3. Everyone thought WTF!? when the run-and-jump arrived...
I remember when the 'run, hop, skip, jump, twirl, pirouette and catch the next hold' came into comp climbing. everyone was like 'WTF is this! This ain't climbing, this is a mix between parkour and ballet, what's going on.'
But, it was used and routesetters persisted with it as it started to split the field. The climbers that could adapt won, and then everyone started training these styles of moves in their competition prep to catch up. It's now considered normal that as a competitor, you will come across some kind of bouncy run-and-jump shenanigans, either at your local comp or at World Cup level.
Now…I'm not sure about you, but I really think 'the crack' is a lot more common in a general climbing sense than the 'run, skip, jump'. The roots of climbing are in the outdoors, and in the outdoors we're much more likely to find crack climbing techniques compared to running and jumping. I have absolutely no problem with running and jumping (I'm just using it as a comparison), and I love seeing the competitors do these bizarre moves. But when we get a move that consistently crops up on the competition circuit, which represents climbing less strongly than crack climbing does, I am sat here thinking to myself…where is the crack climbing?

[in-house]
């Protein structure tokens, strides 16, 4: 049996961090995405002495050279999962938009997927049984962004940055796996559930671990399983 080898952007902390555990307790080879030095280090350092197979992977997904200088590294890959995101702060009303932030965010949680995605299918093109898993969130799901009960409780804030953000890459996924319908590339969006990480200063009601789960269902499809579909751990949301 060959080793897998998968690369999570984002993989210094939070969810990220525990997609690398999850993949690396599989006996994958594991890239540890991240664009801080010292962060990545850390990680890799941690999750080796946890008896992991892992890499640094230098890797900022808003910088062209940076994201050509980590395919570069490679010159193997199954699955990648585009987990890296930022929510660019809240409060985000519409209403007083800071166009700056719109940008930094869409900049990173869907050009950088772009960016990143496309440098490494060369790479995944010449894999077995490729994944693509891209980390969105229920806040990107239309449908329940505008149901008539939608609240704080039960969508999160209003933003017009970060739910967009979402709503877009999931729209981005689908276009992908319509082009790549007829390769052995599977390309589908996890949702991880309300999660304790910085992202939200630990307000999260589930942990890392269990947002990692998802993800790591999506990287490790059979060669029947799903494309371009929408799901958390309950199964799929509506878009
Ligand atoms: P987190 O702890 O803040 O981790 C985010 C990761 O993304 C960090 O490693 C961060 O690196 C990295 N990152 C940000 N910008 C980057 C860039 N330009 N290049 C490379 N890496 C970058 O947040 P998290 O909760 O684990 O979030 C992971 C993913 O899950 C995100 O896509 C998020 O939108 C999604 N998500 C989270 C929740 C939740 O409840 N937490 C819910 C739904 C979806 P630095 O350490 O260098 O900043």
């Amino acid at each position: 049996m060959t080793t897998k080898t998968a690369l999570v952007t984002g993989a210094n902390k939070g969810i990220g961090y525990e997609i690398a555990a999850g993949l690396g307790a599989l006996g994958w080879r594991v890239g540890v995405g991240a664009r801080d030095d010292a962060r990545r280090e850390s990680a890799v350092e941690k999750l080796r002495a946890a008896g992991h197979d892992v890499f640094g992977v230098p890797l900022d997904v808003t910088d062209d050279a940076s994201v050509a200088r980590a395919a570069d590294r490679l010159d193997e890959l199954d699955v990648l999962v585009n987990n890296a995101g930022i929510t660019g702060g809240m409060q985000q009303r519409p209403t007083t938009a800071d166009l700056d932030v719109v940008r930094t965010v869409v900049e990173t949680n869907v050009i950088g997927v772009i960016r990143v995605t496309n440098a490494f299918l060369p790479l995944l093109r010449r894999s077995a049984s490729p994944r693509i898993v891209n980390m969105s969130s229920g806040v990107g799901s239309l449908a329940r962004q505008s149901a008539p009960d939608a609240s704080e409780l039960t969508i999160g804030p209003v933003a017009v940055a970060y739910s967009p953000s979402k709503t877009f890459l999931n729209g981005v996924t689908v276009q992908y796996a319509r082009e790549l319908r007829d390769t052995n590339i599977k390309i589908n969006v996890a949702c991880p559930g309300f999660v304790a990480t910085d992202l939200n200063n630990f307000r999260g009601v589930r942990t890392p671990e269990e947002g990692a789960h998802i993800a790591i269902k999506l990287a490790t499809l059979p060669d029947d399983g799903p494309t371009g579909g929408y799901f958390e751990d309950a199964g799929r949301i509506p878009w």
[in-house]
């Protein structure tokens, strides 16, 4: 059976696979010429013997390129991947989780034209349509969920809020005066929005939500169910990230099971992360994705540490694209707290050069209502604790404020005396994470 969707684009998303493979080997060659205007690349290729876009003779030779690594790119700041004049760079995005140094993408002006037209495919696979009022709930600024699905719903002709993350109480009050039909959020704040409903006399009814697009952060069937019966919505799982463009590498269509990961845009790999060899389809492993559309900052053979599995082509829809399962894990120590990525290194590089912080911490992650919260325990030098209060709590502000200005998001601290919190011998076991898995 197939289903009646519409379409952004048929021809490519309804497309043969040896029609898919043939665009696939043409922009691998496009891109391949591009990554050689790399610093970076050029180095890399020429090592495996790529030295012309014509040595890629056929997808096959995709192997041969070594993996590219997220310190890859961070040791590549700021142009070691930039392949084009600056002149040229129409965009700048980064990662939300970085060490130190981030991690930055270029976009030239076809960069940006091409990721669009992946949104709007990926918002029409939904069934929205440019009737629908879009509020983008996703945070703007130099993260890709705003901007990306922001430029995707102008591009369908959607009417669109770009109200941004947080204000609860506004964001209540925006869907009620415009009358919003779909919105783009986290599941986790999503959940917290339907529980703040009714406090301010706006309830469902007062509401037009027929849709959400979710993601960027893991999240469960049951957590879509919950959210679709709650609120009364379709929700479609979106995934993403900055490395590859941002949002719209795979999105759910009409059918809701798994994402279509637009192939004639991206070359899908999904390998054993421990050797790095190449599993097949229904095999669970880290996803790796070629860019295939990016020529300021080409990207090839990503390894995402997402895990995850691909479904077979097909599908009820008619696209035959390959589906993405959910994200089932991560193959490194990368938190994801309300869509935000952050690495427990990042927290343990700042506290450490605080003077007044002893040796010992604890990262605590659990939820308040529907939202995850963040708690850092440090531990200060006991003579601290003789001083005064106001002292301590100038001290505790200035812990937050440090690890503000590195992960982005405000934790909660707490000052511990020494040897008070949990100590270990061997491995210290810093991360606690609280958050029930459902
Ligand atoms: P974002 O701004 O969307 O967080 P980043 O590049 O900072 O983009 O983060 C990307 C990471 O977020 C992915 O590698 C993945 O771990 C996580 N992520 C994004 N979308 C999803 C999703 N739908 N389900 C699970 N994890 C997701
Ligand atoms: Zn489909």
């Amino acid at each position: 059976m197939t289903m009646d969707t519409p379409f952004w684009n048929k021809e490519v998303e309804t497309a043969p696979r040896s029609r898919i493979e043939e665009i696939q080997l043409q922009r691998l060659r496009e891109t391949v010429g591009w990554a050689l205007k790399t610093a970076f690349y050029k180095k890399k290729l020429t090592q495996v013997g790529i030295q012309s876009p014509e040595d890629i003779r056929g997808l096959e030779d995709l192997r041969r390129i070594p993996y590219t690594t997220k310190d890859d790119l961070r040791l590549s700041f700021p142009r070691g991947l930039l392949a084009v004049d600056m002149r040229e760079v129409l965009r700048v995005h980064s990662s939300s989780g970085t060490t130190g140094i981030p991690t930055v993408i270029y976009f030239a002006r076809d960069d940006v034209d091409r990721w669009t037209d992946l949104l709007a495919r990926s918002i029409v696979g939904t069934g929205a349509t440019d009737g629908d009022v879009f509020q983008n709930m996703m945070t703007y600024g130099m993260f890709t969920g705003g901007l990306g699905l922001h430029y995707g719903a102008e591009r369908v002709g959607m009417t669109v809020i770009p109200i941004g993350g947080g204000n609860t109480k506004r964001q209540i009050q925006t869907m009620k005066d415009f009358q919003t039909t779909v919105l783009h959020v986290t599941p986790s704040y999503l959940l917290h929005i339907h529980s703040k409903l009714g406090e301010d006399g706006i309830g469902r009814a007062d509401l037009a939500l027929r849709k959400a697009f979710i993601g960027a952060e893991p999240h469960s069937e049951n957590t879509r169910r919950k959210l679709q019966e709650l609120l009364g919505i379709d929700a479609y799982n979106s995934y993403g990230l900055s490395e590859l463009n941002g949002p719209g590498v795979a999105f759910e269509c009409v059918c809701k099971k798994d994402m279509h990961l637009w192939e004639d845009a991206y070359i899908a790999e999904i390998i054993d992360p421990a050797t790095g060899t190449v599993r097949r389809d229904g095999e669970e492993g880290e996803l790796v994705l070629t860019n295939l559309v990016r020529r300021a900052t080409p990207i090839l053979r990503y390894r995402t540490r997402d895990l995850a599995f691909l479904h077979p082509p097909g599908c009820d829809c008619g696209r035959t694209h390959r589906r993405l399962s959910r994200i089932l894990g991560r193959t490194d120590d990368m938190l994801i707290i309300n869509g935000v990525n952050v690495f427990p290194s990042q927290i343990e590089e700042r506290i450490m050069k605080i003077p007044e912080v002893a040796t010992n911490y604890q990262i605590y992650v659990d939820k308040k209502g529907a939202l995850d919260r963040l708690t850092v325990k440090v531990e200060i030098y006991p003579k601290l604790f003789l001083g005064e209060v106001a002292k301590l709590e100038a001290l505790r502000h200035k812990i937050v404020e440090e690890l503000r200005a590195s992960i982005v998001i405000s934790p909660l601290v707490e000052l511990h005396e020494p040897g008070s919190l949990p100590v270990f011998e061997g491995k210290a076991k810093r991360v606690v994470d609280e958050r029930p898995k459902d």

4. The crowd
That's right, the crowd. Climbing competitions aren't just about trying to split the competitors, they are now about entertaining an audience. Because if it wasn't about entertaining an audience, these competitions may as well be done behind closed doors and we would just see a list of results afterwards. As a sport, we're heading onto the Olympic stage, goddammit - the biggest, most-watched sporting event on the planet. With this in mind, setters are setting for the audience as much as for the competitors. The routesetters want to entertain, with unique moves and bizarre positions they can put the competitors in…and the audience 99% of the time are delighted to see this. Let's be honest it would be pretty bloody boring if there were 4 problems with a basic ladder of different sized holds and distances apart. Boooorrrrring. No-one wants to see that, the crowd wants diversity.
As an audience we're impatient, we want something different to watch, new positions, new moves to get excited about then try ourselves at our own climbing gym. 'The Rose move' was the '80s. 'Crimp, pull and lock' was the '90s. Volume climbing came in the '00s. 'Run and jump' was the teen years. We're into the '20s baby, and the '20s is crack. Give the crowd something new and something to get them talking and frothing over. I know I'm very keen on seeing Ondra 'wide ponying' whilst Megos 'tickles his trout'. Imagine this: after the comp, Sean McColl is over in the interview room explaining how he's 'over the moon', that he got his Flying Pirate to work this evening in the finals. I don't know about you, but I think that would be pretty fun to hear about in all honesty.